When the AD&D license was lost to Interplay in 1994, the most important source of income broke away and pushed the end of SSI as an independent company. The fact that war games and simulations had been pushed too far to the background over the years now took its toll. With the companies Starbyte and Blue Byte distribution aggreements were negotiated. The famous game The Settlers by Blue Byte was sold in the USA unter the title Serf City. In the same years, SSI was finally taken over by Mindscape. SSI was then sold to The Learning Company and some time later taken over by Mattel Interactive. From there the company came to The Gores Group. They change the name of SSI to "GAME Studios" in January 2001. In March of the same year, "GAME Studios" was sold to Ubi Soft.

Starting from the takeover by Mindscape, SSI was forced to concentrate again on simulations and war games. The RPG line was abandonned. SSI was very successful with the 5 Star series and its most well-known title Panzer General. However, SSI was not especially concerned with the further development of the engine. Within 3 years the engine became more and more obosolete until SSI started to develop it further. This could be seen at the declining success of the games. In 1999, a new 3D engine was released, but it could not stop the downfall any more, they had taken too little care of the development. Further successful games of that time were Steel Panthers, Silent Hunter, SU-27 Flanker, Panzer Commander and the license title Warhammer 40k Chaos Gate. Ubi Soft let some series run some time futher, before the SSI logo and the games series finally disappeared from the shelves.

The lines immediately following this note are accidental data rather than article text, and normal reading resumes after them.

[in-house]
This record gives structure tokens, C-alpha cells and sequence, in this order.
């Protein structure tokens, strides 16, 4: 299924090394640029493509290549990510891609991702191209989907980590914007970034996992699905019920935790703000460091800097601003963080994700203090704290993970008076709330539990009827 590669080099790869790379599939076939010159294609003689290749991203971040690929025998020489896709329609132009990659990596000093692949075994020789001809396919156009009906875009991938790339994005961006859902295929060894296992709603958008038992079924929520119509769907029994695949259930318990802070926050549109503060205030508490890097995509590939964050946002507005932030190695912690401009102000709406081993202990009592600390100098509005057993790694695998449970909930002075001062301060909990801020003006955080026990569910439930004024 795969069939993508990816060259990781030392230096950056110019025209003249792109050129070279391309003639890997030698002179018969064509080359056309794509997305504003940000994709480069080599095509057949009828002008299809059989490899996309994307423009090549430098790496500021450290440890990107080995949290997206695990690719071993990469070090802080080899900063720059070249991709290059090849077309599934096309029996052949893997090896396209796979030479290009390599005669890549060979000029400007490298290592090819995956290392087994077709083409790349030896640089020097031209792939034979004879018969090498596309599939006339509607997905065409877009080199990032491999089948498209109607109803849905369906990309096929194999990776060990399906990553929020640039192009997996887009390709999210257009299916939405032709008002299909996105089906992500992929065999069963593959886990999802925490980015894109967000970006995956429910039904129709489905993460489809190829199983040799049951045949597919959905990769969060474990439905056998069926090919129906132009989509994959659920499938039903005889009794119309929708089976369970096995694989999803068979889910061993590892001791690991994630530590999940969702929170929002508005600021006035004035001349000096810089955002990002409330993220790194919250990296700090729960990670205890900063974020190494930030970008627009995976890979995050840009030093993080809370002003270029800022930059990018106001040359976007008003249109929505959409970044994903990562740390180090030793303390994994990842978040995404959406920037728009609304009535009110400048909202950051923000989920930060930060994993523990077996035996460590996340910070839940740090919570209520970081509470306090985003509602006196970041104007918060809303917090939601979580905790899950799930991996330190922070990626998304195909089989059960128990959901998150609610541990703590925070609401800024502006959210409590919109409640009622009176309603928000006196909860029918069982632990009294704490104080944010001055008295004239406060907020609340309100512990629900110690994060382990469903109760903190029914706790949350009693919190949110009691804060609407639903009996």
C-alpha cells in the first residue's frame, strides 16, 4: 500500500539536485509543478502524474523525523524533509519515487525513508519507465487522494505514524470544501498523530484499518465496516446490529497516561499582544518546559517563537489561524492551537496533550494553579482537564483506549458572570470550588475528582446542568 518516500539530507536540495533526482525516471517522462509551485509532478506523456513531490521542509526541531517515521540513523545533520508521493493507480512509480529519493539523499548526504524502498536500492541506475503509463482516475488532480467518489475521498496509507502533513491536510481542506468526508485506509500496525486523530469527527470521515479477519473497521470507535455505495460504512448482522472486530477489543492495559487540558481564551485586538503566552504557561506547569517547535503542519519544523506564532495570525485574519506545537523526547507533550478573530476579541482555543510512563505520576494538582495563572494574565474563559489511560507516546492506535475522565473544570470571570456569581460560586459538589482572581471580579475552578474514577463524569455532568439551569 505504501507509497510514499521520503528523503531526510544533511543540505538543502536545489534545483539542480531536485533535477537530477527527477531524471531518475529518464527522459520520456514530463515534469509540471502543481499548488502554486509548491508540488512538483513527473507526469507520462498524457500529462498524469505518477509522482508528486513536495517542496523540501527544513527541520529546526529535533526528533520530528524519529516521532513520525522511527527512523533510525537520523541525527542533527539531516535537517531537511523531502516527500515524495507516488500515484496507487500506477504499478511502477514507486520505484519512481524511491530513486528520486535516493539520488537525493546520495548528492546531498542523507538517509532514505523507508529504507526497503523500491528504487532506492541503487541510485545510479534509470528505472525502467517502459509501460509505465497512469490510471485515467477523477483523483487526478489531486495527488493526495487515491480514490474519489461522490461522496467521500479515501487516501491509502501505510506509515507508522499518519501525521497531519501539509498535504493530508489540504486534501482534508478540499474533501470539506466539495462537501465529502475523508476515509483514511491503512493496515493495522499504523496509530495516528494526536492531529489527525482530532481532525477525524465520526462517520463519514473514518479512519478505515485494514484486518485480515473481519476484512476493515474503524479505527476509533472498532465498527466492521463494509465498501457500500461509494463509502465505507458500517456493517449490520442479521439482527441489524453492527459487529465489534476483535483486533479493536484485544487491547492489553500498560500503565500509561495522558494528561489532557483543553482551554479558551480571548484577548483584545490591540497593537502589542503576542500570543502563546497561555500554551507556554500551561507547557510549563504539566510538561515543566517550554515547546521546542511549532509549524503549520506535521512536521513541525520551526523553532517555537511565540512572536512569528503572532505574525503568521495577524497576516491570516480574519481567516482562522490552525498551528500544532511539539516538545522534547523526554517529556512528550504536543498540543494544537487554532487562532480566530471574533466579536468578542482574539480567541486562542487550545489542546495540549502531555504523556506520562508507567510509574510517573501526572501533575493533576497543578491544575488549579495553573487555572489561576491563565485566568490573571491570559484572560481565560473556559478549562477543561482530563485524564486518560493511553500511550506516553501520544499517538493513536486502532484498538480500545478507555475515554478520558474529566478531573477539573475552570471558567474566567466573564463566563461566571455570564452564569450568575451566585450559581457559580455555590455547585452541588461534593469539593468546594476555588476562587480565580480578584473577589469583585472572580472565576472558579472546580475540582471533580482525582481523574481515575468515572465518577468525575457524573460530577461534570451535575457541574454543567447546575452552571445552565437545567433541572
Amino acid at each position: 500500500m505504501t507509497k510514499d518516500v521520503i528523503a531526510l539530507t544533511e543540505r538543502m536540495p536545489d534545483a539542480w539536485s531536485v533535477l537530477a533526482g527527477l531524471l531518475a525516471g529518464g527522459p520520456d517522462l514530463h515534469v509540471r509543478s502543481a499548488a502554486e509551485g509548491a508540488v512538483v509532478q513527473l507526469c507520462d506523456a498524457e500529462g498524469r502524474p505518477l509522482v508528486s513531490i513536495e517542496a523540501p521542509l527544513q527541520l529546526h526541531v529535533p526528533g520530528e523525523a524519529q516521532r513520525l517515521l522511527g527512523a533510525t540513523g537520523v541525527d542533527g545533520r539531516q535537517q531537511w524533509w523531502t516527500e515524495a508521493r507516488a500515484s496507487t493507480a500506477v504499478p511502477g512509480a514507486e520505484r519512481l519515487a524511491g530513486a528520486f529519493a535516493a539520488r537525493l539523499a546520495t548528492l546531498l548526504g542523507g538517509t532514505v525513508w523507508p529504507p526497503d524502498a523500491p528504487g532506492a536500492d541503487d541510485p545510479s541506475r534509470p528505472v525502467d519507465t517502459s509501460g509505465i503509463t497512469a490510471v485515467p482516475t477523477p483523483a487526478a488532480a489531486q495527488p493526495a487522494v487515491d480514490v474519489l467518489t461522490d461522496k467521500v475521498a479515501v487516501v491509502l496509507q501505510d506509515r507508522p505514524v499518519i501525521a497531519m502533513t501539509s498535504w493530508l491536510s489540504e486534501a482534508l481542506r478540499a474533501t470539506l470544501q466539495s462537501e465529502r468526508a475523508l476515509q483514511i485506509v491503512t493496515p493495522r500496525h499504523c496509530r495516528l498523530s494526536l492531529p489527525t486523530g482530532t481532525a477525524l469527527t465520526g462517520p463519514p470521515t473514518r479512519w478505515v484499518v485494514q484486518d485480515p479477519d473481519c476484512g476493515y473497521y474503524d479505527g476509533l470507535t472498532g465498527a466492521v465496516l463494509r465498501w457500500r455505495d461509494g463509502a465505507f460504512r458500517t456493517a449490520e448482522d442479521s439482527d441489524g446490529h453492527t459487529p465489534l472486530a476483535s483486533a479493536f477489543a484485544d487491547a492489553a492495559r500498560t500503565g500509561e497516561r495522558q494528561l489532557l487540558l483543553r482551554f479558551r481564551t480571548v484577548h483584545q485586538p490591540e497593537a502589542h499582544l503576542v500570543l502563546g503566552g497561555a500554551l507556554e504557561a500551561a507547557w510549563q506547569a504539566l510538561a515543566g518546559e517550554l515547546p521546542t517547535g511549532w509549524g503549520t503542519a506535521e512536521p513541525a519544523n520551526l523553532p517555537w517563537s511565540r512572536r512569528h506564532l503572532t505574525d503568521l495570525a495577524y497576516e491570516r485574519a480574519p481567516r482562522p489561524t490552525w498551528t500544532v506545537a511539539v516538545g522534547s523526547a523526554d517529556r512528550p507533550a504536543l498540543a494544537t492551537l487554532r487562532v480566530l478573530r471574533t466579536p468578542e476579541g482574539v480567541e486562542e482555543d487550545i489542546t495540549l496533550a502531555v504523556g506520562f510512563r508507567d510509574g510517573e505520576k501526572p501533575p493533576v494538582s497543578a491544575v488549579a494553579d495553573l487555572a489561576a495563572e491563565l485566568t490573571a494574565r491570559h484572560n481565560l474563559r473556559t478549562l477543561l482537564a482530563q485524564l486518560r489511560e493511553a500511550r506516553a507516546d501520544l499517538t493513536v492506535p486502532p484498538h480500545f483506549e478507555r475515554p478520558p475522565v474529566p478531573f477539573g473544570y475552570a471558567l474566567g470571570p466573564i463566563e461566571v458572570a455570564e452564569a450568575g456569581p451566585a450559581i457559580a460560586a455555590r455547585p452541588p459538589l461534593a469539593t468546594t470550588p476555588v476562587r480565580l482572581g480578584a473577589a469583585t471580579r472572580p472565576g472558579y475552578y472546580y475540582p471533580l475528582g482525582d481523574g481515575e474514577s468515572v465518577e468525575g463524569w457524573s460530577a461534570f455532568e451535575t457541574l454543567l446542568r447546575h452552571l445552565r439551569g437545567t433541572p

Miscellaneous[edit | edit source]

  • SSI fans call the company GOM (Grand Old Man).

The SSI games library (excerpt)[edit | edit source]

[edit | edit source]

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Excerpt from the SSI complete catalogue 1985/1986.

Links[edit | edit source]

WP-W11.png Wikipedia: Strategic_Simulations